This study aims to empirically examine the relationship between industrial diversification and firm performance and the moderating effects exerted on that relationship by board size and family representation on the board.
Secondary financial data were collected for hotel firms listed on the Hong Kong Stock Exchange during the period 2005-2016. Subsequently, a bivariate correlation and a fixed-effects panel regression analysis were performed on the data.
The empirical results showed that diversification positively influenced firm performance until firms reached an optimal level of diversification (0.34); beyond that level, the effect was negative. In addition, firms with a larger board tended to show better performance when the level of diversification increased from medium to high, and firms with lower family representation on the board tended to exhibit better performance when the level of diversification increased from low to medium.
Theoretical and managerial implications are suggested in terms of balancing the size of a firm’s board and with regard to family representation on a board from the perspectives of resource dependence theory (RDT) and socioemotional wealth (SEW), the diversification of hotel firms and future research.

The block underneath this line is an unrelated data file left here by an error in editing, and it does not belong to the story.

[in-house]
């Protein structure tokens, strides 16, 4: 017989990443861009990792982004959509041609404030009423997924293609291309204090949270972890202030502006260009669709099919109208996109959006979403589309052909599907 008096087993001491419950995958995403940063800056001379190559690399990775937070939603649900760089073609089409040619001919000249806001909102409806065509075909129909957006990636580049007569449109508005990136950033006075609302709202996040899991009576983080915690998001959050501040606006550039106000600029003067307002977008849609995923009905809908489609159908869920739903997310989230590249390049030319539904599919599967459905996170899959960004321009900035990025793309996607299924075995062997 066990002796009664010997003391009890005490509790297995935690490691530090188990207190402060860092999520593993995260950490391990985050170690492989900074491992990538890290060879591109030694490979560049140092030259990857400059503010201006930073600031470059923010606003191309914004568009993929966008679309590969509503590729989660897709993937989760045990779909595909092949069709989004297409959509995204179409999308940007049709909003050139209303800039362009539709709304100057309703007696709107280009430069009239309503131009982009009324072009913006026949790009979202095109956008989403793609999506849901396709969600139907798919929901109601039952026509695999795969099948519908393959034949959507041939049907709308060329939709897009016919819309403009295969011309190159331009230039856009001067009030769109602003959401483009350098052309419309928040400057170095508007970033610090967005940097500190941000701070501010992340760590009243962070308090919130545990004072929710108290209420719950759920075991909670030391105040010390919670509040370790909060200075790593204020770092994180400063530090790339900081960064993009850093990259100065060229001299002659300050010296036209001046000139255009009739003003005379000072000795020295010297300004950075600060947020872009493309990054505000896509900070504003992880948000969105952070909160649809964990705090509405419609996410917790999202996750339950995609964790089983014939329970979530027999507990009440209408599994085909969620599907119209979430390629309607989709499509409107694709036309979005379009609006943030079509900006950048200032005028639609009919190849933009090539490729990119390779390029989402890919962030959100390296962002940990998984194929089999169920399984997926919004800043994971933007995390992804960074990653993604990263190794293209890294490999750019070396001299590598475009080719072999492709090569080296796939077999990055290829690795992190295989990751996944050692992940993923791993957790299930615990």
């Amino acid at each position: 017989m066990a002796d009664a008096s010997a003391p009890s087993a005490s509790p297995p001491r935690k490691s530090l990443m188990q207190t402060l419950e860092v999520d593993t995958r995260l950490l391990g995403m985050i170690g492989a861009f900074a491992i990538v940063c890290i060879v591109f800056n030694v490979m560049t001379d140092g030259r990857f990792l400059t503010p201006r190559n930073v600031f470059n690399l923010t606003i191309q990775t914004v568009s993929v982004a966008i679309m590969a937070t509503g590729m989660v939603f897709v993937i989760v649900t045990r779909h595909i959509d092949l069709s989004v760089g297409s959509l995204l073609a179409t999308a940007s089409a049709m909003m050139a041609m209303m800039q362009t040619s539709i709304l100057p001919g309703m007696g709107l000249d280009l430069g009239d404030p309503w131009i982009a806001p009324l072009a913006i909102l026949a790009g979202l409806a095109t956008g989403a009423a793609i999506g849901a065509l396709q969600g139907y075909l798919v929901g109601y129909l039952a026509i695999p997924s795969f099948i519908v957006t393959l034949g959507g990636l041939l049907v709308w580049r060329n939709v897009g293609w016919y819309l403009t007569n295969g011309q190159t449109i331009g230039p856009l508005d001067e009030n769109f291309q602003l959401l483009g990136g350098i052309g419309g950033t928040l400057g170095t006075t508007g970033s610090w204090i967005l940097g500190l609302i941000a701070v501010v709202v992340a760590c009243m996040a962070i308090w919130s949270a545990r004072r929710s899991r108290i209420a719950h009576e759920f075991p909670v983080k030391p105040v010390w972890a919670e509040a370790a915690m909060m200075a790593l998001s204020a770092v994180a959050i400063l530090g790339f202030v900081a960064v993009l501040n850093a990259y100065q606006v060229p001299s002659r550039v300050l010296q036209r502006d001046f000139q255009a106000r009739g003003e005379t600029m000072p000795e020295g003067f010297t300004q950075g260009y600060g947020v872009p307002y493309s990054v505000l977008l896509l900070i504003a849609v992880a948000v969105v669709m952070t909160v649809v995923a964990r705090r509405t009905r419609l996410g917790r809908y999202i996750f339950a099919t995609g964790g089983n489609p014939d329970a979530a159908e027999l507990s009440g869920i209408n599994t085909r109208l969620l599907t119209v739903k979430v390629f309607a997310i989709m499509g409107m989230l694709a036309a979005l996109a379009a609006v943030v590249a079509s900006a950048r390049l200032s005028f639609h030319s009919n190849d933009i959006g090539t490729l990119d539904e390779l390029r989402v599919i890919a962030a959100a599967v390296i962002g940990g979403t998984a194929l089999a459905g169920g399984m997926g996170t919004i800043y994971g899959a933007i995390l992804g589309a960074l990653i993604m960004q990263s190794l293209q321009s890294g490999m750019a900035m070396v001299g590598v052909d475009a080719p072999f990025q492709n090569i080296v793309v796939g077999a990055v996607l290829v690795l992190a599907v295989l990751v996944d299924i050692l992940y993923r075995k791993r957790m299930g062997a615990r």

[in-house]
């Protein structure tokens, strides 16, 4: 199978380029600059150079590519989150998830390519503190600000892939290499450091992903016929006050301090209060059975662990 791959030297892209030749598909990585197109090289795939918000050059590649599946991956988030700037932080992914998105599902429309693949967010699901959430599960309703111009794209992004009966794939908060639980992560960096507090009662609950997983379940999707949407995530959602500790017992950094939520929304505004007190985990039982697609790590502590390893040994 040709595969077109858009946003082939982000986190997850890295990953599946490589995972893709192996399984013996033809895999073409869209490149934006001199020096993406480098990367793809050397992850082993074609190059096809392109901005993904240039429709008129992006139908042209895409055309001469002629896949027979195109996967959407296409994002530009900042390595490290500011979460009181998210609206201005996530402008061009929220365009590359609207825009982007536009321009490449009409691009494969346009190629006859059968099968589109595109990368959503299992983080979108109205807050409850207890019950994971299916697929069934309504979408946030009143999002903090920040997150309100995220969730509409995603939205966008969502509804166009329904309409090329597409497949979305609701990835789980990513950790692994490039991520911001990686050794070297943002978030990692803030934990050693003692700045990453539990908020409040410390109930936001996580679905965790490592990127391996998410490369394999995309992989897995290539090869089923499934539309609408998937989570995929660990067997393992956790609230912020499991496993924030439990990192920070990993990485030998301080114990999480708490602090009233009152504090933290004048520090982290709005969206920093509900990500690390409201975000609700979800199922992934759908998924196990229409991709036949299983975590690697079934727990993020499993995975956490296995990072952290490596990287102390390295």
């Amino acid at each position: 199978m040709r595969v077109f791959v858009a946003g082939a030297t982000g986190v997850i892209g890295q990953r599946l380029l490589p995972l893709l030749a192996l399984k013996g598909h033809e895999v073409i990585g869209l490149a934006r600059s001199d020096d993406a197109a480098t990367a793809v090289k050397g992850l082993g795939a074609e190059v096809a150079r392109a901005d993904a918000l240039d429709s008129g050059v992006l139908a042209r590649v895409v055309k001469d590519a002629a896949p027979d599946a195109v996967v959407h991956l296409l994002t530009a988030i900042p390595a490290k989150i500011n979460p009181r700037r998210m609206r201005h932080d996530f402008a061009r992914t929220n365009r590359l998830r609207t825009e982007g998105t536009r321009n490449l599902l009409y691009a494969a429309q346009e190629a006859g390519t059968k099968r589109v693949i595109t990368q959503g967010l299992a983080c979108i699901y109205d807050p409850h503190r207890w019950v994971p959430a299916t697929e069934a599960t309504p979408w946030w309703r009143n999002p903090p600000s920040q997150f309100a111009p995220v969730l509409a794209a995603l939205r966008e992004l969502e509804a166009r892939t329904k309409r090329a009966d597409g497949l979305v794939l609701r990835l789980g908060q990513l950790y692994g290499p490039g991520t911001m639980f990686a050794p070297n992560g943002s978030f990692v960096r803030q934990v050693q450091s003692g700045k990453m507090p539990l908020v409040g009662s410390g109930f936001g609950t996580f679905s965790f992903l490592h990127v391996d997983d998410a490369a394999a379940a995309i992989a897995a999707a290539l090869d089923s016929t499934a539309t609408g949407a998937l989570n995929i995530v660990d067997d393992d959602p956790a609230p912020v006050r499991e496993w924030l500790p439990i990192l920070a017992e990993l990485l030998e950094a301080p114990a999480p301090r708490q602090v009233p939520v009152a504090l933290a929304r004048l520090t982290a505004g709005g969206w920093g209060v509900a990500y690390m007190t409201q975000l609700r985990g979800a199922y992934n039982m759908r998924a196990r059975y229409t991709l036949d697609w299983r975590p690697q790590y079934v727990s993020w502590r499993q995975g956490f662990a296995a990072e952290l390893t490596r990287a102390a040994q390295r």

A limited number of studies have considered diversification as a corporate-level strategy in the hospitality field and in the unique context in which a service-oriented economy is dominant, such as in Hong Kong. The role of board composition on the diversification–performance relation has rarely been investigated theoretically and empirically. Apart from providing managerial implications for corporate governance, this study also offers theoretical generalizability, from the perspectives of RDT and SEW, to examine the moderating roles of board size and family representation on the diversification–firm performance relation.
The work described in this paper was fully supported by The Hong Kong Polytechnic University (Project Account Code: 1-ZVGZ).
Zheng (Jerry), C. and Tsai, H. (2019), "Diversification and performance in the hotel industry: do board size and family representation matter?", International Journal of Contemporary Hospitality Management, Vol. 31 No. 8, pp. 3306-3324. https://doi.org/10.1108/IJCHM-06-2018-0465
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